Challenging Students to See New Perspectives on Old Ideas

April 03, 2015
John Dudley '95

What does it mean to be masculine? What does an American war hero look like? Jeffrey Yamashita, this year's QEP Fellow, has been working with students to answer these and similar questions.

YamashitaYamashita is a Ph.D. candidate in the Department of Ethnic Studies at the University of California, Berkley. This fall at Hampden-Sydney, he taught "History of Race and Ethnicity in the U.S." and the freshman seminar "Athletics and Masculinities." This spring he is teaching an interdisciplinary course "Masculinities in Context" and "The Other U.S. War Hero," which was also the subject of a multi-day symposium.

Yamashita is committed to the liberal arts and challenges his students to push their personal boundaries, to think critically about their world, and to see how communities are affected by prejudices and stereotypes.

In class and at the symposium this semester, Yamashita's students have been discussing the stereotype of the American war hero and how that reflects particular ideals for certain populations within the United States and how that advances ideals of patriotism and loyalty.

He says, "[We think] about the American war hero as white, male, Christian, heterosexual, middle class and how that has been changing during the last century. We've been thinking about how race, gender, sexuality, religion, economic class all complicate this idea of the national folk hero. Thinking about this means we really dig deeper into what it means to be American."

Yamashita says many of his Hampden-Sydney students are very interested in the American Revolution and he hopes his students can move away from the romantic view of that period and be more critical of that time while still honoring the ideals of freedom and democracy. When students push back with a traditional viewpoint of the Founding Fathers, Yamashita reminds them, "They weren't traditionalists. They weren't conservative. When they signed the Declaration of Independence, it was an act of treason. They were radicals. They had to challenge the status quo in order to create something new and democratic and fair and equitable. If you really want to honor [Thomas Jefferson and George Washington], let's do what they were doing and really challenge ourselves."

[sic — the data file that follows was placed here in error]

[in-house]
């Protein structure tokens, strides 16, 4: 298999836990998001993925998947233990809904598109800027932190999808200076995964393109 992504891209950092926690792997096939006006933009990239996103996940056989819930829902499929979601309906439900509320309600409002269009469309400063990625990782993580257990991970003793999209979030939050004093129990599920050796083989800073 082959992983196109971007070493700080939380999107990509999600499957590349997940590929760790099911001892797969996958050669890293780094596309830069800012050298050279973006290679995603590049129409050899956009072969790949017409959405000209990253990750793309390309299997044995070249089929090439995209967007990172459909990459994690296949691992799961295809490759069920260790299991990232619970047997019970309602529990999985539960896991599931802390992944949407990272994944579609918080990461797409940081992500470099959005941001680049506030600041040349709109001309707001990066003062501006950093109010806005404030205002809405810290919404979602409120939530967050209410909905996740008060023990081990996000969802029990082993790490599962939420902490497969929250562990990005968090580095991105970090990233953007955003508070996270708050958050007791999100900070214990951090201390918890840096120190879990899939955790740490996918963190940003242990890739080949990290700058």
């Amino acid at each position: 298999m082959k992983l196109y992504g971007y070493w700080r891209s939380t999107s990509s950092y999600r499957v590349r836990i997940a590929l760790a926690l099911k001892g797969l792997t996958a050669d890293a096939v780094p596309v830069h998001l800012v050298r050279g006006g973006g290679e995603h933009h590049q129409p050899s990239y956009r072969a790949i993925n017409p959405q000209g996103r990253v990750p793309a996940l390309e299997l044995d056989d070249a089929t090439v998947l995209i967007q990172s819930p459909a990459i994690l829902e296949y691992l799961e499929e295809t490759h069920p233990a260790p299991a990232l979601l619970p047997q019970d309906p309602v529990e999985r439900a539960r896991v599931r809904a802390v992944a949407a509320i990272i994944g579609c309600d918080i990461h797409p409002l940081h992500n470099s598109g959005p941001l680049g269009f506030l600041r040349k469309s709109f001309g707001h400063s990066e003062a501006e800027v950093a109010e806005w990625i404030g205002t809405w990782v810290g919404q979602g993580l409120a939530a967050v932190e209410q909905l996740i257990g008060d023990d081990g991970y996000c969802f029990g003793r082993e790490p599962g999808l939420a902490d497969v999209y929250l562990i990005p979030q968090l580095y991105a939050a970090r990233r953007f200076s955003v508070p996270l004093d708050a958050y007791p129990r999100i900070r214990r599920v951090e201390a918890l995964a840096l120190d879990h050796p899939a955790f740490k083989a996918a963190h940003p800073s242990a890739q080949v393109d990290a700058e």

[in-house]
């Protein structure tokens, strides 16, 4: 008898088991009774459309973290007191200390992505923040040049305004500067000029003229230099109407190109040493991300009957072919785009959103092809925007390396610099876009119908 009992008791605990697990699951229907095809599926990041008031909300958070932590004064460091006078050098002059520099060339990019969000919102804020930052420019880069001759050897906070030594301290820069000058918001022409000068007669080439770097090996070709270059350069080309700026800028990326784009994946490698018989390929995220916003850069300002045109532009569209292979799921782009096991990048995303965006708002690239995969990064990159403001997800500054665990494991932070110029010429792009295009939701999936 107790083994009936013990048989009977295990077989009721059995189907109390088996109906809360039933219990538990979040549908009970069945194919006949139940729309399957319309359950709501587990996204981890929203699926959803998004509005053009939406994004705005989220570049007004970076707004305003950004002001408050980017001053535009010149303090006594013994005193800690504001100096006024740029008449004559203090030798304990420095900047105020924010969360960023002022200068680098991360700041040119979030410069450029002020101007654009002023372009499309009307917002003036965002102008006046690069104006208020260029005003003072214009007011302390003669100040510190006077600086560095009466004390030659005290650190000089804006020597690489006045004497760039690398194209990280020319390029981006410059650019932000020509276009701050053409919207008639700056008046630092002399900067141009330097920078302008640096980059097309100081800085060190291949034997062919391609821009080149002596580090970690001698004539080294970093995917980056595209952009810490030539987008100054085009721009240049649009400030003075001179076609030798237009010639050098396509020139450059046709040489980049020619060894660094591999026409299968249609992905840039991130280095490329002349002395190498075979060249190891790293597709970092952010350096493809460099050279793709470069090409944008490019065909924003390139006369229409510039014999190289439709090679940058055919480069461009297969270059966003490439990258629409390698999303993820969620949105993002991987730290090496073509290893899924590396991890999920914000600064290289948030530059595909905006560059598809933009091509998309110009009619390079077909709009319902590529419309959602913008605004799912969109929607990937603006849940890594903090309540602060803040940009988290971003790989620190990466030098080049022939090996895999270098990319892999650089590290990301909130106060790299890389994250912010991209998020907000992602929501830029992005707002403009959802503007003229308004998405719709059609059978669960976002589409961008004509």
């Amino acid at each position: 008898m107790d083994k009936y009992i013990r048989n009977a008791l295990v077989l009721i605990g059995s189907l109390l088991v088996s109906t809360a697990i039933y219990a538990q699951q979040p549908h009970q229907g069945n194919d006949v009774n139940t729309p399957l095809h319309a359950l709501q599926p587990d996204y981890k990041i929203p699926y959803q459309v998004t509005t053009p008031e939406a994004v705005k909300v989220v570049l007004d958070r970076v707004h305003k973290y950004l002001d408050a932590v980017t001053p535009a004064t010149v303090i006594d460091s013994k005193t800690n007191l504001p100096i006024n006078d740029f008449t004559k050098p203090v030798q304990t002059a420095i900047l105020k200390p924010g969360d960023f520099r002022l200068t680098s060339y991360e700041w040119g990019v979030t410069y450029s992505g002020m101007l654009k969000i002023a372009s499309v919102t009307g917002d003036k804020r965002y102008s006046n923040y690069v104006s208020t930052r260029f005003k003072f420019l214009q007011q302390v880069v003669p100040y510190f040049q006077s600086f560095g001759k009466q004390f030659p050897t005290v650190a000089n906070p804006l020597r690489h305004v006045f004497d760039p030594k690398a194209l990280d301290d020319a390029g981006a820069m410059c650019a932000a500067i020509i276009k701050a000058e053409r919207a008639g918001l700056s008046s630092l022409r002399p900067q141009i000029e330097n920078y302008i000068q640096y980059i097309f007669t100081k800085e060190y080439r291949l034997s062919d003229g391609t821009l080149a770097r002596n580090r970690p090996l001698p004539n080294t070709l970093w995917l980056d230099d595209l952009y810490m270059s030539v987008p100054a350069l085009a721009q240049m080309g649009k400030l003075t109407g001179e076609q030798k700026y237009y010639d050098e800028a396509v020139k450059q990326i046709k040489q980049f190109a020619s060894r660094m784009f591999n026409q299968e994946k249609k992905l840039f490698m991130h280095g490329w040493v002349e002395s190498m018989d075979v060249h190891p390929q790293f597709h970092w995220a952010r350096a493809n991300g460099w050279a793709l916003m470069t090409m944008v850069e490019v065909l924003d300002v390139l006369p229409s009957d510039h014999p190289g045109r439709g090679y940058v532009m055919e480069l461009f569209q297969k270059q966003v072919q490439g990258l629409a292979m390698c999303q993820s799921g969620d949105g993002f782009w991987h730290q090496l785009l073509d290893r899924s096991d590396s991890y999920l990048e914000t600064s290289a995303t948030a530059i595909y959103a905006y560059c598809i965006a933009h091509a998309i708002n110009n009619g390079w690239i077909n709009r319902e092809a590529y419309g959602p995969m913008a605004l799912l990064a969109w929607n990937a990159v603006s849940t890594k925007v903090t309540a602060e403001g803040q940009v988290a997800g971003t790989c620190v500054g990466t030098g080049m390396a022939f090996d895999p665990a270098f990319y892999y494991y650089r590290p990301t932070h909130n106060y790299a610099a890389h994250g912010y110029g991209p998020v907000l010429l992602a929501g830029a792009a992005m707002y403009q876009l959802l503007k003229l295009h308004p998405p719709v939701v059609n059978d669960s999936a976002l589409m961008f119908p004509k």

Yamashita was born and raised in Hawaii but attended the small, liberal arts college Macalester in Minnesota. That was a big change for him, but he appreciates how it contributed to his personal development. "I tell my students, you grow the most-intellectually, spiritually-when you are in uncomfortable situations."

The QEP Fellow is an integral part of The Quality Enhancement Plan, which was developed for the College's decennial reaccreditation process. The focus of the Plan is to "prepare good men and great leaders for a culturally diverse world," so each year the College brings in a new scholar to engage our students in issues of cultural identity. The QEP also provides funding for on-campus cultural programming, as well as student housing based on foreign language development or international cultural interests.

As the QEP Fellow, Yamashita lives on campus and says he likes to eat with the students in the Commons, engaging them in deep conversations. He wants to get to know them and push them to get the most out of their Hampden-Sydney experience. He hopes they will become the innovators and critical thinkers he knows they can be.

He says, "Being here for the past six or seven months, I have become very invested in this College. I want the best for this College. I don't want to be ranked in the top 110 in the nation. I want to be in the top 30. How do we do that? We have to stop thinking in the past, but use the past to inform the present and the future. We need to innovate. We need to be the radicals that Jefferson and Washington were in 1776."